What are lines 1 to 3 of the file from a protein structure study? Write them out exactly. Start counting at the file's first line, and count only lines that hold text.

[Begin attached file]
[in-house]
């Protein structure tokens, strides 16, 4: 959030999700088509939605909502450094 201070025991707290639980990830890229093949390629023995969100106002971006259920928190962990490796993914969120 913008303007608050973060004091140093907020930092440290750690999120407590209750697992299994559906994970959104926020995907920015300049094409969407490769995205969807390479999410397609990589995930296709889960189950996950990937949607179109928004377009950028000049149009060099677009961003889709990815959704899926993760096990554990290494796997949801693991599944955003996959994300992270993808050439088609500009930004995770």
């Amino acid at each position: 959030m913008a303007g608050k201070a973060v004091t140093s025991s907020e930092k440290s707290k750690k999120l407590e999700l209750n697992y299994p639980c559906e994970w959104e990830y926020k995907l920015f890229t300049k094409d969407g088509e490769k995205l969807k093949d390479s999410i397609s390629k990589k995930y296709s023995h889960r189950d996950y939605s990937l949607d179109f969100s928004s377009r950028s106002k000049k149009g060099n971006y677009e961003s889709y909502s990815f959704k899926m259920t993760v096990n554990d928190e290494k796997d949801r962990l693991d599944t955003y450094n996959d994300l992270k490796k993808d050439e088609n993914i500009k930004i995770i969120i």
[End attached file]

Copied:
[in-house]
């Protein structure tokens, strides 16, 4: 959030999700088509939605909502450094 201070025991707290639980990830890229093949390629023995969100106002971006259920928190962990490796993914969120 913008303007608050973060004091140093907020930092440290750690999120407590209750697992299994559906994970959104926020995907920015300049094409969407490769995205969807390479999410397609990589995930296709889960189950996950990937949607179109928004377009950028000049149009060099677009961003889709990815959704899926993760096990554990290494796997949801693991599944955003996959994300992270993808050439088609500009930004995770």
């Amino acid at each position: 959030m913008a303007g608050k201070a973060v004091t140093s025991s907020e930092k440290s707290k750690k999120l407590e999700l209750n697992y299994p639980c559906e994970w959104e990830y926020k995907l920015f890229t300049k094409d969407g088509e490769k995205l969807k093949d390479s999410i397609s390629k990589k995930y296709s023995h889960r189950d996950y939605s990937l949607d179109f969100s928004s377009r950028s106002k000049k149009g060099n971006y677009e961003s889709y909502s990815f959704k899926m259920t993760v096990n554990d928190e290494k796997d949801r962990l693991d599944t955003y450094n996959d994300l992270k490796k993808d050439e088609n993914i500009k930004i995770i969120i």